If you installed the Unity3D option for Visual Studio 2017, you can do all of your editing there, as well as, even debug your code while it is running in the Unity Editor interface. Don’t worry, if you didn’t, you can update VS2017 with that feature now! Otherwise, and if you are on a Mac, you will be using the open source IDE MonoDevelop which is installed automatically with Unity, and has a similar (if not as advanced) feature set including debugging code running in the Unity Editor.


1.) Be Aware of Documentation

Normally, I’d expect you to either ask a question, or use your search engine skills to find the software documentation. (or wait for a future article that’ll dig more depth in to a topic) However in this case, Unity3D is a huge thing to learn.

First off, here is the general User Manual for using the software. In this article, I’ll try to give you the basics, but there is much to learn.

Second off, here is the Scripting API Manual, which explains all of the built in language additions that you have access to in C#.


2.) Fork and Clone

Fork the code from here: https://github.com/DeveloperGym/DevGym_Project5_UnityIntro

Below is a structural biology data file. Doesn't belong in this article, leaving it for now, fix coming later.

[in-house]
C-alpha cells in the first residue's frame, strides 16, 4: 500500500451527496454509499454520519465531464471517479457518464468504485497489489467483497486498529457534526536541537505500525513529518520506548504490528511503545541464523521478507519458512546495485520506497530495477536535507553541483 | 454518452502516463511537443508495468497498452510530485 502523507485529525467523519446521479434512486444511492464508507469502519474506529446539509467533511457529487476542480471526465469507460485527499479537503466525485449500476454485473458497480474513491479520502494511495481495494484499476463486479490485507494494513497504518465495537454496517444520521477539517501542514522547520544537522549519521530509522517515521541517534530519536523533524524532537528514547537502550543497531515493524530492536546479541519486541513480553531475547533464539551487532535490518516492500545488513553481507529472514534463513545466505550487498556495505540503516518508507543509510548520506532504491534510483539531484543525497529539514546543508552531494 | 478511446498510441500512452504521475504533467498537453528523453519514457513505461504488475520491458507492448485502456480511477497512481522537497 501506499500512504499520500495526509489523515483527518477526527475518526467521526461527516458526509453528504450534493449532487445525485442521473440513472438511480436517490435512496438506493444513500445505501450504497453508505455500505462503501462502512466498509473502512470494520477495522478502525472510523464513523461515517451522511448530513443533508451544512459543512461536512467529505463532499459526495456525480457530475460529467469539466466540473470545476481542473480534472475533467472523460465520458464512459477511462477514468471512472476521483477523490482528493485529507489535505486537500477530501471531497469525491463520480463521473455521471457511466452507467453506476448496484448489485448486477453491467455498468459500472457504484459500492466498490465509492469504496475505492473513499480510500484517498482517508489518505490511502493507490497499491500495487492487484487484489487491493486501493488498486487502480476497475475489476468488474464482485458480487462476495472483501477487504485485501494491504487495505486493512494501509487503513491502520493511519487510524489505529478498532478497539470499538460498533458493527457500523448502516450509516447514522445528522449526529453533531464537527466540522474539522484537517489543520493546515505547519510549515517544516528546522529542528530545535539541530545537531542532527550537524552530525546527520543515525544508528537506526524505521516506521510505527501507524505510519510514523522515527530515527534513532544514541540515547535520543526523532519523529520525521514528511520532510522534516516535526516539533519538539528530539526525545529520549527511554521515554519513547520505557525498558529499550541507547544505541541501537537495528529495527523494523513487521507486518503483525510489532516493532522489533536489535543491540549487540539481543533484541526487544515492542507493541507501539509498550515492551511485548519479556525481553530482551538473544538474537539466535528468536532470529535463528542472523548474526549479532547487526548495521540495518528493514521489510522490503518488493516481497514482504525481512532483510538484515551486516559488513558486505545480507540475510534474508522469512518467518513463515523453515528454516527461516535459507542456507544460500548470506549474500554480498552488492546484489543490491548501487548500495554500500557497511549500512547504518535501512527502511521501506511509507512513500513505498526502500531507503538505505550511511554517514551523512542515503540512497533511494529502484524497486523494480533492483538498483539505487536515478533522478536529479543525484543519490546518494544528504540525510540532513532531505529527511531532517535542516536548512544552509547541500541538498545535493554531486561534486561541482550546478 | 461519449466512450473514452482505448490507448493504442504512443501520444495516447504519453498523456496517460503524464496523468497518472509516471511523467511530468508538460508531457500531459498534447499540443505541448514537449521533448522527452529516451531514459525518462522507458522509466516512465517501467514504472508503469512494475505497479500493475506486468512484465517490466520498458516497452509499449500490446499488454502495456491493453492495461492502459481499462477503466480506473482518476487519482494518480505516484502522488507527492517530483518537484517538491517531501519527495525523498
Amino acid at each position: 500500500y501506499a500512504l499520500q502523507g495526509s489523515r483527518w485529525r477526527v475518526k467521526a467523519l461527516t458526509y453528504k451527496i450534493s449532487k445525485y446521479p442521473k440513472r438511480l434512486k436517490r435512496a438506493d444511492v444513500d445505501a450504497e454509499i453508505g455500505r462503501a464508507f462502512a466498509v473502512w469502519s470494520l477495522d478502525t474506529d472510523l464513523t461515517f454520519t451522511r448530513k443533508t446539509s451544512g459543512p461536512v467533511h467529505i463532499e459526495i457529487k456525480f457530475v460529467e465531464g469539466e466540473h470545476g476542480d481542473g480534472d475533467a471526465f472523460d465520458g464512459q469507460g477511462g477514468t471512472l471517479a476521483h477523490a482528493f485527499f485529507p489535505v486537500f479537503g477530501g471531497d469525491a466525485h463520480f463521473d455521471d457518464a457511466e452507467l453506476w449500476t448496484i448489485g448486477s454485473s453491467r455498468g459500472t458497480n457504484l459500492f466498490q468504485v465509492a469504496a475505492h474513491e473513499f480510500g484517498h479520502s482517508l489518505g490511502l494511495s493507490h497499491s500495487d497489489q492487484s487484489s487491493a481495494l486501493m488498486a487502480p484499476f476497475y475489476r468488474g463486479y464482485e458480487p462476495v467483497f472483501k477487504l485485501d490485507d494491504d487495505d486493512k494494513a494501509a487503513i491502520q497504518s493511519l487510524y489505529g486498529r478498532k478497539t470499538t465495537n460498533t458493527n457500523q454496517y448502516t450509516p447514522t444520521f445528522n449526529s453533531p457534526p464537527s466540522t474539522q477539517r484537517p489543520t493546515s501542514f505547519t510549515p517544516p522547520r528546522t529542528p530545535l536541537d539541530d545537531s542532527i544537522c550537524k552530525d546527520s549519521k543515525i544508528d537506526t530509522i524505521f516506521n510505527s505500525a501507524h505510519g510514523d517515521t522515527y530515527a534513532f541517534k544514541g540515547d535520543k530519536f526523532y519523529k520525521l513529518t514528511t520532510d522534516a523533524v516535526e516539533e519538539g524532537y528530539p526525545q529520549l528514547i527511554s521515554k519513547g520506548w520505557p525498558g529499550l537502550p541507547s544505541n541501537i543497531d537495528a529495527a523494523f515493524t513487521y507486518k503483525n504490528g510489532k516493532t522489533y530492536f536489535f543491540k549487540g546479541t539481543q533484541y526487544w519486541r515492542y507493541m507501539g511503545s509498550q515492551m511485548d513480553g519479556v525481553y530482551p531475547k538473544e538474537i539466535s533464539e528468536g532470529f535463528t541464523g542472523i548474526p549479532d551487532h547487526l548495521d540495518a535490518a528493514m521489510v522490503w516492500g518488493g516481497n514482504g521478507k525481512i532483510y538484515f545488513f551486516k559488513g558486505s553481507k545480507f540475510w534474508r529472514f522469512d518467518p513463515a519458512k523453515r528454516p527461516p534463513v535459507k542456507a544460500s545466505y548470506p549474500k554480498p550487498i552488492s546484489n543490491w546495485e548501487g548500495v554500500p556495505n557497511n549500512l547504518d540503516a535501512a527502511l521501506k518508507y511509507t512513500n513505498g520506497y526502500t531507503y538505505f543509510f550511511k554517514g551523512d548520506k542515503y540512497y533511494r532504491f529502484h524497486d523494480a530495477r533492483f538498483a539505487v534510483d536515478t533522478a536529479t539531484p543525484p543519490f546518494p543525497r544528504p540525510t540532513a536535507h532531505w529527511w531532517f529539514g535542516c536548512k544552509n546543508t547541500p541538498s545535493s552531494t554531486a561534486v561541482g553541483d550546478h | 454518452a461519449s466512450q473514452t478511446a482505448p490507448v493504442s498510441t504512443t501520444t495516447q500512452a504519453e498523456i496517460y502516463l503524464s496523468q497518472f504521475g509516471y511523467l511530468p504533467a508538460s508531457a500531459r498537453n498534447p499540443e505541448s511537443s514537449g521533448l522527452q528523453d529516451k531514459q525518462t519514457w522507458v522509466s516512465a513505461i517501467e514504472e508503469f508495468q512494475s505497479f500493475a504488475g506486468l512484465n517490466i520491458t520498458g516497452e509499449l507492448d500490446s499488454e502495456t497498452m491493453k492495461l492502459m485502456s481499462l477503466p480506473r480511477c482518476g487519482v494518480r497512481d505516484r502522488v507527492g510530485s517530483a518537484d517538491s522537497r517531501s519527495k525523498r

3.) Run the Code/Simulation!

Open Unity. Select the folder where you cloned on your local system. Click the universal triangle “Play” button at the top. This will do a quick compile of the code, and then switch the editor to simulation mode. You will see a couple of things moving on screen. You will also see two buttons in the top corners of the simulation. Clicking Next and Previous will move the camera to each of three predetermined positions. Each of the three positions shows slightly more advanced motion techniques.

First position, is very basic movement. The red sphere moves up and down in a rigid motion. The smaller cube orbits the larger cube using a faked orbiting style. The final item implements both motions on the individual spheres with no code changes, truly showing off the power of CES. (more in depth later, in section #5, In Depth)